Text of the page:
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  • richardmitnick 1:34 pm on April 24, 2019 Permalink | Reply
    Tags: "Bringing Clarity to What Drives Auroras", , , , ,   

    From Eos: “Bringing Clarity to What Drives Auroras” 

    From AGU
    Eos news bloc

    From Eos

    Mark Zastrow

    In this image taken from the International Space Station, both diffuse and intense auroras are visible, produced by charged particles propelled into Earth’s atmosphere. Credit: NASA

    The most spectacular auroras are produced by electrons zipping from space into Earth’s atmosphere. Although Earth’s magnetic field repels most electrons before they reach any wisps of air, under special conditions they can penetrate into the atmosphere, striking air molecules and causing them to glow.

    But how exactly those electrons, which normally circulate in Earth’s magnetic field, are accelerated or pushed down into the atmosphere is not fully clear.

    It’s generally agreed that there are three main ways to generate this “auroral precipitation.” One is small pockets of strong electric field high above Earth—also known as quasi-static potential structures (QSPS)—which can whisk them down. Another is strong waves in Earth’s magnetic field in which field lines vibrate like a plucked string—called Alfvén waves—propelling the charged particles along. These two mechanisms produce the most intense bands, curtains, and sheets of auroras.

    The other main cause is higher-frequency waves in Earth’s magnetic field that don’t increase electrons’ speed but scatter them, nudging the particles into trajectories that carry them down into the atmosphere. Wave scattering produces a less vivid, diffuse auroral glow but is commonly thought to be responsible for the bulk of the total auroral energy.

    But it’s difficult to decipher which of these three is happening at any given time. They can be identified only indirectly by analyzing spacecraft data measurements. Plus, these different mechanisms can occur simultaneously, which researchers have been unable to disentangle.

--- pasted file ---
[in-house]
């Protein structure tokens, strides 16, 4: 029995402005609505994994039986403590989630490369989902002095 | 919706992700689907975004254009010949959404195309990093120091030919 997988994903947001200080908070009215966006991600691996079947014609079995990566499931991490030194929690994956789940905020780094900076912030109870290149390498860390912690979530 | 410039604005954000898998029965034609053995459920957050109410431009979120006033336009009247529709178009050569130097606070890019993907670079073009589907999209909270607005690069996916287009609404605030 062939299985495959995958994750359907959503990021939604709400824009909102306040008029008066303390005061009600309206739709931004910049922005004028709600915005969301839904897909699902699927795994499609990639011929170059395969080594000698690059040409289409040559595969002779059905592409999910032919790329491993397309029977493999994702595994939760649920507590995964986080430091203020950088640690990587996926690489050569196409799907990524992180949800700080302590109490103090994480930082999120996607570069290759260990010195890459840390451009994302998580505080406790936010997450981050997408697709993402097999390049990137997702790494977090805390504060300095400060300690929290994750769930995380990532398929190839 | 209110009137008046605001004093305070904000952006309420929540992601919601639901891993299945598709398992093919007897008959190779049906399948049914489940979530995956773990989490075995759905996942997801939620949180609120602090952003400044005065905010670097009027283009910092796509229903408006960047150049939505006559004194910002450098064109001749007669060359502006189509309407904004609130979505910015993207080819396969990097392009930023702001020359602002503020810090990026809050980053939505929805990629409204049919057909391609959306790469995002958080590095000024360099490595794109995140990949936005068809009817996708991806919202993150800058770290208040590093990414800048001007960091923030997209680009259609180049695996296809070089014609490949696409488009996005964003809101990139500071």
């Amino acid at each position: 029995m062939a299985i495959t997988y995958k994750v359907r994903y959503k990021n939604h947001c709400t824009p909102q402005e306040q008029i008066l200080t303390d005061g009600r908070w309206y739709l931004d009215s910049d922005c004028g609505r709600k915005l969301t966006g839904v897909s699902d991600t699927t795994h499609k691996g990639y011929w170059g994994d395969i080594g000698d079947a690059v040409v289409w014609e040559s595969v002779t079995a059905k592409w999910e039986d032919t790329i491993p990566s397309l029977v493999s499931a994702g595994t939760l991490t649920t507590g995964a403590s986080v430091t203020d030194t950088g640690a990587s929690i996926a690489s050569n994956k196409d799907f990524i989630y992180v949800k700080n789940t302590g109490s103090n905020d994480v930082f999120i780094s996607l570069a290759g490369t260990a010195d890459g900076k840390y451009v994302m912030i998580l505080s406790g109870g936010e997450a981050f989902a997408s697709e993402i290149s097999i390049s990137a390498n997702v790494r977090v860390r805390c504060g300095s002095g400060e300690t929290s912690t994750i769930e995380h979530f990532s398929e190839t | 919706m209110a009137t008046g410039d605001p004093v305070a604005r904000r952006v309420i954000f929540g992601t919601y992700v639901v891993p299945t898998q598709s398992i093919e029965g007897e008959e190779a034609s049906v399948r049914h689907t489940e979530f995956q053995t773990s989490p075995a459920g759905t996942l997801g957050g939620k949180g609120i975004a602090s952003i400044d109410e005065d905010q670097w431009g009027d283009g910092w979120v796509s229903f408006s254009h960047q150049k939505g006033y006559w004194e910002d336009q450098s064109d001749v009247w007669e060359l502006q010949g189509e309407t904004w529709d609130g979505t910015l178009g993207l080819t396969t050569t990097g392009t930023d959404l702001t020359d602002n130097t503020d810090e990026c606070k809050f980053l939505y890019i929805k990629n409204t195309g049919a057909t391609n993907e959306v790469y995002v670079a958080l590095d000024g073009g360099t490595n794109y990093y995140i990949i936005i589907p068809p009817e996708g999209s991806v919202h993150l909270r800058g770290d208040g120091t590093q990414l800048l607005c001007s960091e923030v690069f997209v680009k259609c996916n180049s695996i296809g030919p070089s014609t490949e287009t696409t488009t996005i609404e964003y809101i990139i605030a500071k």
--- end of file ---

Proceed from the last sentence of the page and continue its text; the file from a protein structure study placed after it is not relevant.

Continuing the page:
Now, Dombeck et al. [JGR Space Physics] have developed a classification scheme that resolves many of these ambiguities and can detect multiple mechanisms. Their method used 13 years of data from NASA’s Fast Auroral Snapshot Explorer (FAST), a satellite launched into Earth orbit in 1996.

    NASA Fast Auroral Snapshot Explorer (FAST)

    Crucially, its instruments can observe electrons traveling both down toward Earth and up into space. In contrast, the previous, widely used scheme was based on data from satellites that could measure only downward traveling electrons and could identify only a single mechanism at a time.

    Being able to see upward traveling electrons makes it easier to determine whether they were accelerated by electric field structures or magnetic field vibrations, as the former reflect upgoing electrons back toward Earth and the latter do not. When the team compared their results, they found that misclassifications were common under the previous scheme.

    Applying their method to FAST data paints a complex picture of electron precipitation: Most of the time, multiple mechanisms contribute, and frequently, all three appear in intense auroral storms.

    Intriguingly, their results may also contradict the view that wave scattering contributes most of the energy of electron precipitation: The authors found that on Earth’s nightside, two thirds of the energy input comes from intense precipitation that is mostly caused by QSPS and Alfvén waves.

    Using this new method to better understand the mechanisms responsible for auroral precipitation will also help scientists better understand how Earth’s magnetic fields interact with the stream of charged particles coming from the Sun and how this interaction produces hazardous solar storms.

    See the full article here .


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    Eos is the leading source for trustworthy news and perspectives about the Earth and space sciences and their impact. Its namesake is Eos, the Greek goddess of the dawn, who represents the light shed on understanding our planet and its environment in space by the Earth and space sciences.

  • richardmitnick 12:41 pm on April 24, 2019 Permalink | Reply
    Tags: , ,   

    From Harvard-Smithsonian Center for Astrophysics: “CfA Plays Central Role In Capturing Landmark Black Hole Image” 

    Harvard Smithsonian Center for Astrophysics

    From Harvard-Smithsonian Center for Astrophysics

    Peter Edmonds
    Center for Astrophysics | Harvard & Smithsonian
    +1 617-496-1917

    Tyler Jump
    Public Affairs
    Center for Astrophysics | Harvard & Smithsonian